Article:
Don't Stay in School

Young the Giant achieves the dream of high school bands everywhere

After writing and rehearsing for seven months in a shared beach house, and another nine months crammed together in a West Hollywood apartment, Young the Giant had the sound and the songs they wanted.

Saddling up with famed producer Joe Chiccarelli, the band put together a debut album straining with youthful energy, reflecting both the classic Southern California laid-back attitude and the seize-every-moment intensity of early 20-somethings.

Having played together as the Jakes in Orange County band showcases and around the dive-bar circuit since the middle of high school, the band members started going their separate ways to start college, says singer Sameer Gadhia, who headed from Newport Beach to Stanford.

"We thought it would be a hobby and maybe just something we'd do on the breaks, every few months," Gadhia says. "All of us were in garage bands, even in middle school, but we really learned together how to actually perform live. We're really close when we play onstage, because we've played together so long."

The pull to keep the band together was so strong—and the playing and songwriting were improving so much—that they took time off from college to regroup, changing the band name to Young the Giant to reflect the beginning of a new era.

The band—Gadhia, Jacob Tilley (guitar), Eric Cannata (guitar/vocals), Payam Doostzadeh (bass) and Francois Comtois (drums/vocals)—released an EP, Shake My Hand, that got some play on Southern California's KROQ. Young the Giant signed with Roadrunner Records in the fall of 2009.

Then came the beach house, which wasn't necessarily a time of focused songwriting, but certainly a time of highly focused living for the bandmates, who were all roughly a year on either side of 20 at the time.

"We were living the dream in a beach house, and that mentality is really what shaped our writing—just that idea of seizing every moment," says Gadhia in a phone interview from a tour stop in Denver.

Some of the songs that came out of those months have a sort of Best Summer Ever celebratory glee, while others are about fighting through the muck and frustration that comes when the Best Summer Ever doesn't actually turn out that way.

"A lot of it is really joyous, but at parts, it can be dark, just realizing that youth can end, and it's up to you to keep the ball rolling and keep yourself alive and enjoying life," Gadhia says.

The music is grounded in their garage-band roots, but branches out to explore some different territories—power-pop, laden with sunny California melodies; post-garage swagger like the Strokes; and even throwbacks to 1980s alternative, sometimes toward the glammier end of things like the Killers, and sometimes just celebrating the sound of big, bold guitars.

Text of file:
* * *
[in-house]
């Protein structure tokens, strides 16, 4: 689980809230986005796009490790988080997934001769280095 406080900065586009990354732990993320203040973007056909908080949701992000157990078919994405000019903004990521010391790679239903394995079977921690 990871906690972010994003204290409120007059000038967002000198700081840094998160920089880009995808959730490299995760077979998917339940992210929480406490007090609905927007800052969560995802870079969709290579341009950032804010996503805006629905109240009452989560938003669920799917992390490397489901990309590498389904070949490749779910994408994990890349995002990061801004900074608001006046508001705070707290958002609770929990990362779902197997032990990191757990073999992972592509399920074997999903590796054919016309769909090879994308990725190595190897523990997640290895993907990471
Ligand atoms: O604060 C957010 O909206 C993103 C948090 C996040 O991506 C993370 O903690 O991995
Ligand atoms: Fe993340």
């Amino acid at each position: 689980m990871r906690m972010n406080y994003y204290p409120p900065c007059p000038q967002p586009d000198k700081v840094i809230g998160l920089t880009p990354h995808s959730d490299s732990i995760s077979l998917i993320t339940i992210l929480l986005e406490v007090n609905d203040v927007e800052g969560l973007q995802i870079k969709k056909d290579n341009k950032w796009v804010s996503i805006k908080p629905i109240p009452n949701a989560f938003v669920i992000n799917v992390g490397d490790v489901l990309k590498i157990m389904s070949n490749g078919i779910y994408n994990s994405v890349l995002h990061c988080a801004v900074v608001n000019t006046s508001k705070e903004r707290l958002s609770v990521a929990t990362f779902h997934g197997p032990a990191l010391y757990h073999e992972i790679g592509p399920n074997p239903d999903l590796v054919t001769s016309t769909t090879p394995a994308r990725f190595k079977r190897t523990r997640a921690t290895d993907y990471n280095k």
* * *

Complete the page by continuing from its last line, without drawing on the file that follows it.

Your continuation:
"There has been a difference in writing, and our stuff is a little more mature, but it's still in the same vein," Gadhia says. "We started as a garage band, and we always felt more comfortable when we were just jamming all together. It wasn't a question of having one writer or two writers; it's all of us. It feels really important to play all together."

From Newport Beach, the band moved into an apartment off Sunset Boulevard in West Hollywood. Their gear fit into an upstairs loft, but a lack of space elsewhere forced two band members to bunk down next to the amps and other equipment.

Always younger than the other Irvine and Orange County bands they've played with—and too new to Los Angeles to fit in there—Young the Giant have found themselves on the periphery of two musical scenes, but not really a part of either. But that just turned them inward and made them more focused, practicing and writing more and more.

When it came time to record, the band came up with a wish list of producers and managed to land their top choice, Chiccarelli, who has recorded the White Stripes, the Raconteurs, My Morning Jacket and, early in his career, Frank Zappa. ("He's met pretty much every music hero of mine," Gadhia says.) On the first day of pre-production, Chiccarelli told the band they'd be tracking everything live, in the same Studio 1 at Sunset Sound that hosted famed recording sessions by The Doors and the Rolling Stones.

"He had a vision for where he wanted the album to go, and it made sense," Gadhia says. "The way we've always written has been to jam it out, and we'd have a show that night and try it out live, and if people had a good time, we'd keep it in the repertoire—and if they didn't, we'd drop it immediately."

Aside from the recording and mixing time, the band spent most of 2010 on the road. They've played with bands like Minus the Bear, The Whigs and Kings of Leon, and visit Tucson next week as part of the second leg of their first headlining tour, which included a string of four London shows.

"A lot of people are affected more by our live show, and that's what we've always wanted to have. In context of the live show, the album makes more sense," Gadhia says.

The 12-song self-titled debut album was released on Jan. 25 (digitally in October 2010). Young the Giant has already been featured as an iTunes single of the week and performed on Jimmy Kimmel Live! Gadhia estimates that the band might spend three weeks at home all year, but says it welcomes this constant touring.

"It's what makes everything worth it, playing those shows every night. It's essential for us to be playing everything we can right now to get it all out there," he says. "We feel the most alive when we're onstage. We really love playing live, and hopefully, people can see that."